Samstag, 24. September 2011

Homemade sweet chillisauce

What to do, when even hornets feed on your nashis. Today I picked up 5 big nashis which showed major damages due to insect feasts. I found at lot of them: ants, centipedes, ladybugs, wasps, even 2 hornets and earwigs in and on the fruits. Welcome dear guests, my nashi restaurant just opened... but there is no helping. I hate to throw away good fruits so I decided on something for my storage: Hotsauce.
After cutting off the damaged parts I shoveled the fruits into my electric juicer together with 2 small tangy apples. Got 600 ml clear juice (after filtering). Nashi juice doesn't taste that much. Nashis are nice and juicy but they lack intense flavour.  No worries, I just needed a base for a hotsauce. This kind of sauce I use for glazing chickenwings, ducks, turkeys, bbq, or as dipp.


main ingredients: chillies
I took:
600 ml fresh juice
1 big red onion
6 bigger birdeye-chilli
3 jalapenos
1 habanero
125 ml apple cider vinegar
250 g sugar
400 g jam-sugar (with pectin)

Habaneros are pretty little fruits. They look alike innocent yellow micro bellpeppers, but they are loaded with heat. I grow them quite often but don't use them that much.
First I heated 250 g sugar with finely chopped onion and finely chopped chillies (use rubbergloves while preparing the chillies) gently stirring over mild heat. Make sure to stay away from cooking fumes - this is something you usually call tear gas. I let the sugar melt and onions get translucent. Afterwards I deglaced with the vinegar, added the juice and cooked it about 10 minutes. Than I added the jam-sugar and cooked the lot until the liquid got a little sirupy when cooled (just test with a few drops on a cool plate).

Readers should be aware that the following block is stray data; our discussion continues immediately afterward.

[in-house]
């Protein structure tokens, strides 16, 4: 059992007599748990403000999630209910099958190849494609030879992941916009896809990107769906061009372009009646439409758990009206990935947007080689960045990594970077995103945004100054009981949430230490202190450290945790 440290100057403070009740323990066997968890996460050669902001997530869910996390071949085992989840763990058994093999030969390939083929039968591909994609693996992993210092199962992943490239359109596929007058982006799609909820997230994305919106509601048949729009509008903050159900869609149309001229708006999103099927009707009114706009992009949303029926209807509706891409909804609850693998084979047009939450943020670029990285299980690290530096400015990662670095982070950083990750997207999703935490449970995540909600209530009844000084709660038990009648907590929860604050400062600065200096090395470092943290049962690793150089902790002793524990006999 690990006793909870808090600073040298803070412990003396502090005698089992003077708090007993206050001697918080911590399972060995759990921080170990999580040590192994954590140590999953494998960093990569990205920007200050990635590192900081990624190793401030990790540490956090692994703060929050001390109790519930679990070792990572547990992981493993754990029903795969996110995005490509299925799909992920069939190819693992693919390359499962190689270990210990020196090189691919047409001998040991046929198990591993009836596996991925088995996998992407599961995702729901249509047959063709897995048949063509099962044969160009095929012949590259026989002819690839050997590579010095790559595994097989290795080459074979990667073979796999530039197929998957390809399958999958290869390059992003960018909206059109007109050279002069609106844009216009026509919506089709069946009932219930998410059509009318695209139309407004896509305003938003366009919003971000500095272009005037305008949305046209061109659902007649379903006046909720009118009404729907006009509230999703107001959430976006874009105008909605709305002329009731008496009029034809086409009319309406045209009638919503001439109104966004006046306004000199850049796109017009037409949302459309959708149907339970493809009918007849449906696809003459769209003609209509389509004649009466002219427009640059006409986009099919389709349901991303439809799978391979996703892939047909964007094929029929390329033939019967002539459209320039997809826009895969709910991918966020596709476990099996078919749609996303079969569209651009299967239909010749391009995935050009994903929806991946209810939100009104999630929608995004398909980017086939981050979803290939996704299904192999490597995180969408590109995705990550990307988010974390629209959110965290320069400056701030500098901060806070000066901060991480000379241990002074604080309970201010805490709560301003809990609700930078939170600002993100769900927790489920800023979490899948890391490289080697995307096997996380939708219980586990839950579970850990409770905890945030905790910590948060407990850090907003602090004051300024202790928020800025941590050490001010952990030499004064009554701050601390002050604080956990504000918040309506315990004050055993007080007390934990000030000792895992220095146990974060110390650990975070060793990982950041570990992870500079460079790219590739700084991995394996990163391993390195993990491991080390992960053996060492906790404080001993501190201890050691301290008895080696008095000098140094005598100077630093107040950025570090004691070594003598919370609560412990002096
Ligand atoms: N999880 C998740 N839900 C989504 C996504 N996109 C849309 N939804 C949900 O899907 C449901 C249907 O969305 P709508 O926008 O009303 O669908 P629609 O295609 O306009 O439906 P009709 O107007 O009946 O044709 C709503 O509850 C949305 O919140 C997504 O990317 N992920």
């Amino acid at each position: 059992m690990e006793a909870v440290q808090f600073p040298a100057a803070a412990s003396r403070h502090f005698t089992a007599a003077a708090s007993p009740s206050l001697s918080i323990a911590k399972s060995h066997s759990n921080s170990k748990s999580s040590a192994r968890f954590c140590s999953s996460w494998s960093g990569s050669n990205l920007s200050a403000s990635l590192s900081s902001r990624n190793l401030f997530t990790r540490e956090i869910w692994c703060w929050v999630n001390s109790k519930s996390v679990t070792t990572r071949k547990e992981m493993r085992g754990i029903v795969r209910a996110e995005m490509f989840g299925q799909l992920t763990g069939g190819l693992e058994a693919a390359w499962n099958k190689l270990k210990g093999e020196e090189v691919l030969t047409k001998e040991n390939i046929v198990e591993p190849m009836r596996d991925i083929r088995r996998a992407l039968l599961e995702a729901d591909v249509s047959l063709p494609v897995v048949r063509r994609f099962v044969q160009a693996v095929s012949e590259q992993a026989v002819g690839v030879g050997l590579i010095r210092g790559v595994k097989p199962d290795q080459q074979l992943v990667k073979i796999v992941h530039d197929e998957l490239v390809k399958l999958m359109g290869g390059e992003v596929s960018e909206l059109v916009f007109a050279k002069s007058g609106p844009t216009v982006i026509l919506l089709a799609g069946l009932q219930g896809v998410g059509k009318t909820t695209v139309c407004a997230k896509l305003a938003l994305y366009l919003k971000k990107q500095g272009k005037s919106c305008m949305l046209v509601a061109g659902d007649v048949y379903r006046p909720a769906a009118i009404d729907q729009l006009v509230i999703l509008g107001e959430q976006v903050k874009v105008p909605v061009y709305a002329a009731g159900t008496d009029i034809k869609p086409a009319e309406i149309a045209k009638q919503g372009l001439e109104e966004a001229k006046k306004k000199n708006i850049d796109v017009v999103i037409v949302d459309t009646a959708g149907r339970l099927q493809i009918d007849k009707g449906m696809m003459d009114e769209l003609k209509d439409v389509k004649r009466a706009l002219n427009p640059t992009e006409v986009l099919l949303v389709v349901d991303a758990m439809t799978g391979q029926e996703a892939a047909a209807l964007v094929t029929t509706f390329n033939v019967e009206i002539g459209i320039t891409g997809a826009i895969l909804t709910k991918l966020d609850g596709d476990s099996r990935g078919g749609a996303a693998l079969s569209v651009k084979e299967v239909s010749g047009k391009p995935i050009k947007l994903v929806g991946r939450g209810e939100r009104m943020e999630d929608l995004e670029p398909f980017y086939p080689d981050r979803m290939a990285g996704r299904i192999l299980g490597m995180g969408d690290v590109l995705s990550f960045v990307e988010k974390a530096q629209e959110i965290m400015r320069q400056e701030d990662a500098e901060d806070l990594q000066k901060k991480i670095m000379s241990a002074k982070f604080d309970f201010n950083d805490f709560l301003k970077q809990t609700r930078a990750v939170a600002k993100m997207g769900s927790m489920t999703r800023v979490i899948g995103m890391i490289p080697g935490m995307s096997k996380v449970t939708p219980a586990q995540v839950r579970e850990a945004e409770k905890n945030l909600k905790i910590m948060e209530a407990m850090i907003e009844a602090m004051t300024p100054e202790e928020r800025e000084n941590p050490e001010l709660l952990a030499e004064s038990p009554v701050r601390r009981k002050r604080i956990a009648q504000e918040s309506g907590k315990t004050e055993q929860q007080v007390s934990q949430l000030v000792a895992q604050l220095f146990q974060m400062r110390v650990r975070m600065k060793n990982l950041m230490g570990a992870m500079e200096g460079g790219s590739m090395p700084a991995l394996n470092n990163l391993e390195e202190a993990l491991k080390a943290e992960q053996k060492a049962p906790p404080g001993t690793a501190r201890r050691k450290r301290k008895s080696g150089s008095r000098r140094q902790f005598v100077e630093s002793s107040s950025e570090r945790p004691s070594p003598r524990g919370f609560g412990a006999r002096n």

I filled the sauce in 2 big slender jars. My first impression after tasting: lips and tongue got instantly numb - yeah, hot enough. But I did not cry, only my nose started running
...
doesn't look dangerous at all

Kommentare:

Sissi hat gesagt…

Have your ears started to ring? This is what happens when I have too hot food (but really hot! it's the stage aftre crying...)
I have never made a home chilli sauce. I only make chilli jellies... Some become really hotter throughout the year they spend in the jar.

Fräulein Trude hat gesagt…

No ringing, only crying and gasping for air (dry hot pot sechzuan style in Beijing - laugh). In fact I do like hot food and I am somewhat used to it. But I am not a chilli otaku: fan of the "hotest hotsauces ever". At least the sauce must be edible. This sauce comes near to a jelly. Do you know hot sweet Thai-Chilli-Sauce? They sell it in asia stores. It was my goal to cook this sauce because we like it very much with chinese dumplings or jap. gyoza or as additional seasoning for stirr-fried noodles, vegetables. I cooked other kinds of bbq hotsauces before such as Mango-Habanero thickened by arrowroot. This sauces was getting hotter too while aging.

Sissi hat gesagt…

I know the Thai Chili Sauce. I once wanted to copy it (it's a bit too sweet for us), but never managed to make the same consistency, so just kept on making my chili jellies ;-)
I like hot food, but not crazy hot. Although sometimes I like an "extra hot"adventure in an Indian restaurant for example. Does the arrowroot thickened sauce preserves well in the jars/bottles? Just like jams? (I have a box of arrowroot but I have never used it).